Rainy Day in Brooklyn by Joe Moler

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Rainy Day in Brooklyn

Damn, how the rain is falling this fifth day of June, pouring all over Brooklyn.
I sat the entire morning in a pizzeria, drinking coffee. I didn't feel like going home, and there was no work to be had. Something put a snag in this American machine and all those who are clambering onto the band wagon, trying to force their way into the luxury car of the Hollywood Express, are falling back into the ditches by the roadside. All that's visible from the pizzeria is the thick fog engulfing Manhattan, mixed in with the rain and the cold air. I'm ordering another coffee, just to keep warm, and looking across at the other side of East River. Two large boats are dragging along through the fog, passing underneath Brooklyn Bridge. A woman with curlers in her hair buys two pizzas, opens her umbrella and disappears into the rain. Perhaps some lazy fellow is waiting for her, can of beer in hand, waiting after a large meal to bust a load into her so hard that her curlers will fall off all over the floor. And perhaps not, maybe nothing like that will happen to her, although I watch with excitement her round hard ass as she disappears. It would be a pity for such a nice ass to go to waste, with no one to give it some attention. And maybe there's a whole gang of small kids waiting for her – that, on the other hand, is no fun...
The lad who makes the pizzas decided to have lunch around twelve, at noon exactly, and there he is, warming up his lasagna. An elderly Irishman in green pants enters, folding his umbrella.
Wonder what's happening with that beautiful, round ass with the curlers.
Fuck it, why am I having such thoughts in this damned rain???
I opened up the paper that someone left on a table in the pizzeria. Politicians, journalists, each smarter than the other, their cheap stories for the people are starting to look like raining crap. Go ahead, tell me something, you big heads, without taking a crap on someone else, write something in a friendly way on this damned, cold, rainy day, something with a little warmth and understanding.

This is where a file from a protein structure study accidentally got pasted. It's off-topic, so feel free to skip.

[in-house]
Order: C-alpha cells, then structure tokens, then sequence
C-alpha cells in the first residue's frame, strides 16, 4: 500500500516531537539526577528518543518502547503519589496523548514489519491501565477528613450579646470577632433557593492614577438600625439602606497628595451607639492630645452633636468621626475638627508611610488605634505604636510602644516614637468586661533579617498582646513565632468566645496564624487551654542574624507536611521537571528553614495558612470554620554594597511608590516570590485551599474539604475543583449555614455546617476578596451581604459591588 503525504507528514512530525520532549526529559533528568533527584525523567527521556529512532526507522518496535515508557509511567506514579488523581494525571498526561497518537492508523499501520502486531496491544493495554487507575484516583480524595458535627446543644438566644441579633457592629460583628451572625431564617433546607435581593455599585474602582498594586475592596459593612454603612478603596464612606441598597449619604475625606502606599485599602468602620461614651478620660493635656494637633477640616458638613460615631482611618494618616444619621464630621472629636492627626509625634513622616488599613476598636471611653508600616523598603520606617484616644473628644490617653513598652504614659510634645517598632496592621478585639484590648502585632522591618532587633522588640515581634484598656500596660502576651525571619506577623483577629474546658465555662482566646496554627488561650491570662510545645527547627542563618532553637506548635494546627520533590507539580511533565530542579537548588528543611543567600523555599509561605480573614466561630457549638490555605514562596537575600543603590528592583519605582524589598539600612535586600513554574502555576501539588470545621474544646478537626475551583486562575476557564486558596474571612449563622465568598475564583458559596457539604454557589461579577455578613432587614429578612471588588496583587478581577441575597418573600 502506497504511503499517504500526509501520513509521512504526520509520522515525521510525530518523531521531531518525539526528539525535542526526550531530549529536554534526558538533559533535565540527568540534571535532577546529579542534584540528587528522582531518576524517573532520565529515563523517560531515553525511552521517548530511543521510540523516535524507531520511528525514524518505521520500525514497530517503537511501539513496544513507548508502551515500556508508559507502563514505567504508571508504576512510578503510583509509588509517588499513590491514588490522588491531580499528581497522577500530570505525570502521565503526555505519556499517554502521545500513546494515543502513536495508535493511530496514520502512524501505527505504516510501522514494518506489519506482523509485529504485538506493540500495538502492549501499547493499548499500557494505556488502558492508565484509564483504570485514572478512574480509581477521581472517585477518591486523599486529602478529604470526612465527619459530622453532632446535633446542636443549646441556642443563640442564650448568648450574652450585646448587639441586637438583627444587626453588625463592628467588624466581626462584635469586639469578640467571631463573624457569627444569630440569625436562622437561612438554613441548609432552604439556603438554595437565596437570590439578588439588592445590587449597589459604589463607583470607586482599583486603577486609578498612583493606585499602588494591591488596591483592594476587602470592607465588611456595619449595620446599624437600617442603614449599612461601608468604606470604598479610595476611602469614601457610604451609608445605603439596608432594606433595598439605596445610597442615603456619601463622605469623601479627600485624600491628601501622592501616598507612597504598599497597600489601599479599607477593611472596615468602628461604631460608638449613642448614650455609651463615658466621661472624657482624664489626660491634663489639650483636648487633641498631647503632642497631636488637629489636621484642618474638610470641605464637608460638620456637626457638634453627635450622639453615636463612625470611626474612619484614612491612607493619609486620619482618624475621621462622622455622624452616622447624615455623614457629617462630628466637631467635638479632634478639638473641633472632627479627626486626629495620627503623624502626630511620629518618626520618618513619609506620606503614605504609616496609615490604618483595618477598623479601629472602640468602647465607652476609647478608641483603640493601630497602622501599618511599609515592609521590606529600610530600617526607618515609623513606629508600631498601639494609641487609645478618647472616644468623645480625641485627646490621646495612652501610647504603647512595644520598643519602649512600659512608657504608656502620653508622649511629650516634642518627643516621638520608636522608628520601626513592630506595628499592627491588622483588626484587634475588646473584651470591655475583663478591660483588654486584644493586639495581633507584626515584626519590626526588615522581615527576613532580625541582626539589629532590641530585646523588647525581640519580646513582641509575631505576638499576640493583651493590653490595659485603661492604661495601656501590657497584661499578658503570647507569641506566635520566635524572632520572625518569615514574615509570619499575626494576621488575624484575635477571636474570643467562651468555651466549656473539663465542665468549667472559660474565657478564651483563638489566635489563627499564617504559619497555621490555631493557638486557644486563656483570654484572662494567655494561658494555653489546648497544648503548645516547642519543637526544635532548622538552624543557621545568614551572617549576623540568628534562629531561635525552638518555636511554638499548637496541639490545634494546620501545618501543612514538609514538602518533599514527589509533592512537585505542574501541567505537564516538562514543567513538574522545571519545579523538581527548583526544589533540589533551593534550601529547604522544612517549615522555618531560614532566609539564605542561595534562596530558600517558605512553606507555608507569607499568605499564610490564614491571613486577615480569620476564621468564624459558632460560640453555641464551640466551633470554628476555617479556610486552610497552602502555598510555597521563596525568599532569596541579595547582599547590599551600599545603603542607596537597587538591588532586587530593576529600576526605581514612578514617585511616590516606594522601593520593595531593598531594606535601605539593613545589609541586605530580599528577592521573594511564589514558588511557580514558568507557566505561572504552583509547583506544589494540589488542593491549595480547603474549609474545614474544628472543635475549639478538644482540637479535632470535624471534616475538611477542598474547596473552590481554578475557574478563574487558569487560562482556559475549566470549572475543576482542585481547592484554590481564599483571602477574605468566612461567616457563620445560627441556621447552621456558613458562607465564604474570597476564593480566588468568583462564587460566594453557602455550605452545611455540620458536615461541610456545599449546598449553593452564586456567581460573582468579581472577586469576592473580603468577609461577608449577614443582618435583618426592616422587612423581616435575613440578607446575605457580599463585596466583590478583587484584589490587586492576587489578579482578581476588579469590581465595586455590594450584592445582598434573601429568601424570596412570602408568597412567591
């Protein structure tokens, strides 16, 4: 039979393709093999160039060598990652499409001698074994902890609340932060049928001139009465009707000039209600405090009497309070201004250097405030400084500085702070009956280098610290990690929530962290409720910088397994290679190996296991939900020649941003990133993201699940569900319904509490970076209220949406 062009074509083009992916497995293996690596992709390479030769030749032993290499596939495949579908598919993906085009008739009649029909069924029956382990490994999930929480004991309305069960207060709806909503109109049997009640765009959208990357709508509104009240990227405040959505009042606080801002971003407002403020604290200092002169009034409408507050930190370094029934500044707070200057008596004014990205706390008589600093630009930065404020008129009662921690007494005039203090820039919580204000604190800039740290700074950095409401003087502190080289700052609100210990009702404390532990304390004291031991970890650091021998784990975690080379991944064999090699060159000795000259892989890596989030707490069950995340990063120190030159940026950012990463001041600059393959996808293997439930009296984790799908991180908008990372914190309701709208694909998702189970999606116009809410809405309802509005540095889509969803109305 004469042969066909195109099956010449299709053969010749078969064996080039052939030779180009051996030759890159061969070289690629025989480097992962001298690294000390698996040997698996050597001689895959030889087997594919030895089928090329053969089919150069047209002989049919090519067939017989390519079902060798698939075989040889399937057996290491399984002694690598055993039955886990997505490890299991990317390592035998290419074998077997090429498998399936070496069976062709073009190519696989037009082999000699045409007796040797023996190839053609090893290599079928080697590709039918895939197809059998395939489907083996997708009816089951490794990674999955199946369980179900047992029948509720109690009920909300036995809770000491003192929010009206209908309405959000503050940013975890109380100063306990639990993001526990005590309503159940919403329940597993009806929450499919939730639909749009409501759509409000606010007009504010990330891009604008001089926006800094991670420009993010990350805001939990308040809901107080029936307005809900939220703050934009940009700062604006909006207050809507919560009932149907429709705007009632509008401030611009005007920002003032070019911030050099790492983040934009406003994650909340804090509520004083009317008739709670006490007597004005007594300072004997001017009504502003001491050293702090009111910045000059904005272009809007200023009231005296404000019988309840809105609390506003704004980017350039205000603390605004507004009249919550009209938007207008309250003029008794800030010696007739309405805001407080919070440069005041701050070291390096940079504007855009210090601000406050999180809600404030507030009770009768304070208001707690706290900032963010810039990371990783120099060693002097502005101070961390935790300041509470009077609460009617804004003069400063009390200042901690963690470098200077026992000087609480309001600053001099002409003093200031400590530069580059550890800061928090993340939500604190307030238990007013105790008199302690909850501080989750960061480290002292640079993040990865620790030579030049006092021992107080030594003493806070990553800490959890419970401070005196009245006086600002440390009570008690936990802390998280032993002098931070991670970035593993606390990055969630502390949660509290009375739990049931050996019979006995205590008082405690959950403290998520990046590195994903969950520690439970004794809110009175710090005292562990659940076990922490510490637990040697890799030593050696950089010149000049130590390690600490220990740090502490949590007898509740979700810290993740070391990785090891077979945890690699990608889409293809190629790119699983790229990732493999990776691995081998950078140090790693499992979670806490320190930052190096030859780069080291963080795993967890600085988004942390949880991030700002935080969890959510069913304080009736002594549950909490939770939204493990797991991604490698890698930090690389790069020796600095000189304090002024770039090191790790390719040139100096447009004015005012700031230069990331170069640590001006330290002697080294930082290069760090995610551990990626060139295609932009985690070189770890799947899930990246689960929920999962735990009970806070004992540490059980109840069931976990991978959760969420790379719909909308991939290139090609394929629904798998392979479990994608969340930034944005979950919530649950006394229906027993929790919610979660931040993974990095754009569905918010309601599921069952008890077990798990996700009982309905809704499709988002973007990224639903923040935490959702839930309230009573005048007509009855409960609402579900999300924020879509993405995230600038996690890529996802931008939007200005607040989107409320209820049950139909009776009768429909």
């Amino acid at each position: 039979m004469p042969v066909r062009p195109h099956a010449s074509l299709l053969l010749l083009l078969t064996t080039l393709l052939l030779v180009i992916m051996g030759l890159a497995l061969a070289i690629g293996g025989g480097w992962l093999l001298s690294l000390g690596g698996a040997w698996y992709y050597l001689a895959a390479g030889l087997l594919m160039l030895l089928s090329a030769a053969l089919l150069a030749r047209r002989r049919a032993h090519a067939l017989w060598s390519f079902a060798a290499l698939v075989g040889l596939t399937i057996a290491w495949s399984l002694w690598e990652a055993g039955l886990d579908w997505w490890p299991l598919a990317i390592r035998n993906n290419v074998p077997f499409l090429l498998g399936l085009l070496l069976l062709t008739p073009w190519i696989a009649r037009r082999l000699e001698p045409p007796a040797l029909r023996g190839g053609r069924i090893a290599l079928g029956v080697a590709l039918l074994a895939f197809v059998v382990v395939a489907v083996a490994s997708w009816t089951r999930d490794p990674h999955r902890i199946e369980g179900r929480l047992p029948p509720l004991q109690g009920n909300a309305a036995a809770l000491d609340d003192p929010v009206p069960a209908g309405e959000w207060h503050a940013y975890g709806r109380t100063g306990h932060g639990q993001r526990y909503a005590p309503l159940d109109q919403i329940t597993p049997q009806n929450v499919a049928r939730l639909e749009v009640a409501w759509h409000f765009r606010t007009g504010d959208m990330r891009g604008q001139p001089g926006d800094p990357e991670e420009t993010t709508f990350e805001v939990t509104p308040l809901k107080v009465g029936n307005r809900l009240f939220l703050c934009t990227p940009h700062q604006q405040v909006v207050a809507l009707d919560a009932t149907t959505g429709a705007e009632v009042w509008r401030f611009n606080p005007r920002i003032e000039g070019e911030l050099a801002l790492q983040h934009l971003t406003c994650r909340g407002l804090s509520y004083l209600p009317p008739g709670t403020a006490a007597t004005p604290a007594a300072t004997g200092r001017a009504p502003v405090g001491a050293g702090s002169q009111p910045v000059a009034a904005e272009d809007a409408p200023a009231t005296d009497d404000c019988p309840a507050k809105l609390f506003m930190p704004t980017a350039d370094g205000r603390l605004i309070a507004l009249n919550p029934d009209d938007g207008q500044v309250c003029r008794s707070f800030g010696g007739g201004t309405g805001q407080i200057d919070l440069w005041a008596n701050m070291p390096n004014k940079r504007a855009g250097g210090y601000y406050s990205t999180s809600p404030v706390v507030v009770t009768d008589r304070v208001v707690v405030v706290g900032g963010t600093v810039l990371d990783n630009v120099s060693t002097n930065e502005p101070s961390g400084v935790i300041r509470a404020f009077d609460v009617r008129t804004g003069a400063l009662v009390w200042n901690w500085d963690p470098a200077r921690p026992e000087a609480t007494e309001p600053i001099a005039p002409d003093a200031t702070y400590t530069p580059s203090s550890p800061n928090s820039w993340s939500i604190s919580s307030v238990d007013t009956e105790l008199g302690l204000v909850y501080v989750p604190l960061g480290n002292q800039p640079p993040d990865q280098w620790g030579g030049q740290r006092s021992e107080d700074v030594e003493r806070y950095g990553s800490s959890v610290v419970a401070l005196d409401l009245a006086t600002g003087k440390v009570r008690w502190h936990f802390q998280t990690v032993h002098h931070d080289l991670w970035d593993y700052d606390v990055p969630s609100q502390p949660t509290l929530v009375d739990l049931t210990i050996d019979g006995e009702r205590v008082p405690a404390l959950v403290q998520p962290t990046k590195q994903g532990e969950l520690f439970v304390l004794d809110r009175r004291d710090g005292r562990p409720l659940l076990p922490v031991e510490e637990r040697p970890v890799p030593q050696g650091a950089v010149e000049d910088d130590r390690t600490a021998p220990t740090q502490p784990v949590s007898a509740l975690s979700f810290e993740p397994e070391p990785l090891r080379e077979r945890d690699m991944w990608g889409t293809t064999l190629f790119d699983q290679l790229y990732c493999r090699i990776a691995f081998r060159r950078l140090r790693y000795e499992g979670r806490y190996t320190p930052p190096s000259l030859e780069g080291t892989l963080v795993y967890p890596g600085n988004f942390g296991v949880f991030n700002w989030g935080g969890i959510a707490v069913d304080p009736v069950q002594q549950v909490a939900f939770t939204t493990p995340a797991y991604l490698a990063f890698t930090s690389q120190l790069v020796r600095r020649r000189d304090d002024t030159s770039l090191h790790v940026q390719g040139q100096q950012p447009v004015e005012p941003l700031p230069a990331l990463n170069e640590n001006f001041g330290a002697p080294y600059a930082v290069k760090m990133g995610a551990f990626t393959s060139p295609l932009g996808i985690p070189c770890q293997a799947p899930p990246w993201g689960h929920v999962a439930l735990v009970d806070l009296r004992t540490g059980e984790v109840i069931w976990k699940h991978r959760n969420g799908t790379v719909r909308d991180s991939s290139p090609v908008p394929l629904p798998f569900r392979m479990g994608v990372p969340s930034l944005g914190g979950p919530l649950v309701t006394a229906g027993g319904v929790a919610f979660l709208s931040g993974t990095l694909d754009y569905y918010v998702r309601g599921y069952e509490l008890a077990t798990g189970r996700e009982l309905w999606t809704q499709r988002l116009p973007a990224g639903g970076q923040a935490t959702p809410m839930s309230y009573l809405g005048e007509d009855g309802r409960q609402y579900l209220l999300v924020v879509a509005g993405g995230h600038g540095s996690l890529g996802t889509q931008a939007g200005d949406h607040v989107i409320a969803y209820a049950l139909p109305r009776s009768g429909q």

And the lady with the curlers really had an ass an a half, I swear by my aunt, Julijana Protić. I vouch that no one knows her. I had to invent her, this aunt. Everyone I used to swear by has long disappeared.
The stocks are falling on the exchange again. Fucking business. In fact, I don't remember ever meeting a happy businessman, and where could I meet one when they don't even know that the pubs and pizzerias I go to exist.
The rain and the fog joined forces and made a curtain along the river.
A boat squealed from the fog every now and then, just to announce its presence and to scatter the frightened pigeons that live under the great bridges spanning East River.
I write out a greeting to all of you on that newspaper: "Greetings from your friend with the red underwear, fuck the stiff shirt collars, we're not English, among us underwear is the thing, hey, lets not kid ourselves!"
And the rain is still falling and falling...